Music Reviews


Reviews 7-19-2008


Flavors of Entanglement

by Alanis Morissette

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Alanis had slipped to the back burner for me over the past few releases with nothing that really grabbed my attention and made me want to listent to her songs over and over again. It's not that I disliked her music over the past few years it's just that time being such a limited commodity I had other music that I spent my time listening to and enjoying. I knew that she had a new CD close to being released but I hadn't gone looking for details quite yet. I came across the 1st single Undeneath in the form of a video on Yahoo and decided that it was worth checking into to see if there were anymore samples out there that I could listen to. I was able to find Citizen of the Planet and Straitjacket and after hearing those I was pretty much sold on the music. The one thing that connected each of the songs was music that created a strong foundation and lyrics that brought to mind the Alanis I knew back when I first picked up her Jagged Little Pill CD. I particularly enjoyed Straitjacket with its very sharp and pointed observations about relationships and the problems that are inherent in any human interaction. Some were worried that Guy Sigsworth's techno influences would do damage to the rock edged Alanis' visions but that is hardly the case. The songs have a definite techno flavor to them but Alanis is still the center and the focus of each song. Her voice and her lyrics are what  you listen to each song for and the beats only add to that attraction.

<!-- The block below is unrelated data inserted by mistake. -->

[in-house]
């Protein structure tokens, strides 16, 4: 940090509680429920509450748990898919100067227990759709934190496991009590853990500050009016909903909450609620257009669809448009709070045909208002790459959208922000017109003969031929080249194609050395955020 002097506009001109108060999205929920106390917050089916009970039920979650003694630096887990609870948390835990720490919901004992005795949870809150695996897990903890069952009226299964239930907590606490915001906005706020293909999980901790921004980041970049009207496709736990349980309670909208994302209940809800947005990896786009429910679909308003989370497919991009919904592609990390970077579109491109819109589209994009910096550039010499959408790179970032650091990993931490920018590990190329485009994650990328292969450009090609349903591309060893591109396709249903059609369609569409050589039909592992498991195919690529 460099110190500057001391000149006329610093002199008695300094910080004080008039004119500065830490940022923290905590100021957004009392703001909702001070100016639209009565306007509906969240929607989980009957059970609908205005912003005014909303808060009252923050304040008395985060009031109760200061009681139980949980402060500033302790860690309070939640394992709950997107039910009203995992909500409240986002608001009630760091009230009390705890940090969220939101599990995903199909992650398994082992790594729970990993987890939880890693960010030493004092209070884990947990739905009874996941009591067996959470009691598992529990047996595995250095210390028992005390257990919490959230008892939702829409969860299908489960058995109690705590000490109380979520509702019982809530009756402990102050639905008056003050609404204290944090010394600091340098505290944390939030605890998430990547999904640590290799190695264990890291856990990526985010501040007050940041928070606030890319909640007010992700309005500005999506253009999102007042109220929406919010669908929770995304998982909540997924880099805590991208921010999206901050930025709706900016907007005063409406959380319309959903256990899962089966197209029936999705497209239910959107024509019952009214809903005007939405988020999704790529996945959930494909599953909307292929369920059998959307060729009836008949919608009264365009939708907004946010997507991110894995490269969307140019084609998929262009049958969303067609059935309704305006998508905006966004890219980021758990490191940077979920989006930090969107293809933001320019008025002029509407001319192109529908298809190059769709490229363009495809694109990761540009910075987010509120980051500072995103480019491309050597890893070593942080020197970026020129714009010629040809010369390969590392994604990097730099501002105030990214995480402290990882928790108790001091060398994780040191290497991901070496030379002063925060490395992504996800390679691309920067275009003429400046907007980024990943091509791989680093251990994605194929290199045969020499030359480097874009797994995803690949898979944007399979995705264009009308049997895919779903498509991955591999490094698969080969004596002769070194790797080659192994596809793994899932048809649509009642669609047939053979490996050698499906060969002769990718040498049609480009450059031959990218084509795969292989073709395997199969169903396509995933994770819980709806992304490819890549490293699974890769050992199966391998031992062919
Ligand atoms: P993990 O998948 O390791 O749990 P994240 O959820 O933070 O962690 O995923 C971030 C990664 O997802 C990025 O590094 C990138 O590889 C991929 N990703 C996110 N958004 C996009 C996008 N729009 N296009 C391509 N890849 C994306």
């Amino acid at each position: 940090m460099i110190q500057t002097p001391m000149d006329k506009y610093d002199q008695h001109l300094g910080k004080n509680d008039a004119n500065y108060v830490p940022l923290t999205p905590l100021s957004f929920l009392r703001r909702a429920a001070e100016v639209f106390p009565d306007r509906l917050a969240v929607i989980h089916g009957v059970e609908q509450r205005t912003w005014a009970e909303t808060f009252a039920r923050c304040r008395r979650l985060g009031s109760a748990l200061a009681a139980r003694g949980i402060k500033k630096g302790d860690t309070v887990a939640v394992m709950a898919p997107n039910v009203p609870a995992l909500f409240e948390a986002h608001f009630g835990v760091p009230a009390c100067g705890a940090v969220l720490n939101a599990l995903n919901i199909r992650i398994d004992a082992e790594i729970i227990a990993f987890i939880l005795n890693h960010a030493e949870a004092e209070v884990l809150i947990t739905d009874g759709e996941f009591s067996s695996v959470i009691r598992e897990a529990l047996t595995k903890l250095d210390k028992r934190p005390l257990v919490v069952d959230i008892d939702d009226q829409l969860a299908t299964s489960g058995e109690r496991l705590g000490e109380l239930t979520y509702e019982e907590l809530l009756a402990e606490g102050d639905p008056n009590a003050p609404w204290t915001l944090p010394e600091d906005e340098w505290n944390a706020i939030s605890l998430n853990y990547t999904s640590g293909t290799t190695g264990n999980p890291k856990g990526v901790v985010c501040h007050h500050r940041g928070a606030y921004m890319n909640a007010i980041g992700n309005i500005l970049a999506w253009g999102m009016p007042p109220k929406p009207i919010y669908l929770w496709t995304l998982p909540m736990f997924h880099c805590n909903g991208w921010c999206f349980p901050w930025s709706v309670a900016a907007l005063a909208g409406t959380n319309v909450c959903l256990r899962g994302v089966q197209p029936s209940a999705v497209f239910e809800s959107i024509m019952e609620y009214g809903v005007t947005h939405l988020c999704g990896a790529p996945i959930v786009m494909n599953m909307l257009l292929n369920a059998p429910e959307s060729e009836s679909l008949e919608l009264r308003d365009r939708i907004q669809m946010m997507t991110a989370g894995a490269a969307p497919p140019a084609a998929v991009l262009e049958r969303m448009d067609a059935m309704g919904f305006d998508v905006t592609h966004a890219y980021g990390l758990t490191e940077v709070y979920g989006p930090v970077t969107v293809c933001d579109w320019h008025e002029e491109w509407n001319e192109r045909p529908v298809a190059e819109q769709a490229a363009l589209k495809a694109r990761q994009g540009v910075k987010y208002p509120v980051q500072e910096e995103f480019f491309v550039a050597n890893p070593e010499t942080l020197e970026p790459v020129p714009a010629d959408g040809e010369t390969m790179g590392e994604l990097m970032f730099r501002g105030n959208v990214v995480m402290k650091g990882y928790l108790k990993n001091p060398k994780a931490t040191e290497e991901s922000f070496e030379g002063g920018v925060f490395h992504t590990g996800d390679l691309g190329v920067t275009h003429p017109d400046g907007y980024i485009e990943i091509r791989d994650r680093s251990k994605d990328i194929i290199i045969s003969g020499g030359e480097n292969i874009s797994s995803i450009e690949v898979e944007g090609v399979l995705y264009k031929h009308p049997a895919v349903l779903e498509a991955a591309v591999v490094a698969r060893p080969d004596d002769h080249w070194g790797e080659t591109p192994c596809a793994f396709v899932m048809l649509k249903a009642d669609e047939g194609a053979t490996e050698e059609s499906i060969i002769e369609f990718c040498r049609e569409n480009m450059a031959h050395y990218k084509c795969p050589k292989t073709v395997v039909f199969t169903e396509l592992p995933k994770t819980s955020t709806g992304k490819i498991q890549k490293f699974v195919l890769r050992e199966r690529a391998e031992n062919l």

Having spent a few weeks listening to this new CD I definitely would rank this as one of my current favorites. It has rarely left my car CD player for the last week. Out of 11 songs I like 10 of them enough to hear them repeatedly. The only weak link that I can find is a song called Not as We and in my mind at least it just doesn't fit very well with the rest of the songs in this package. The music on Flavors of Entanglement seems to lean towards a positive outlook on life but a realistic one to be sure. It looks at the good things we can find in our lives if we work on changing ourselves before we head out into the world with nothing but anger pouring out of our souls. I guess that is what drew me to the CD in the first place because Underneath was the first thing that I heard on this collection.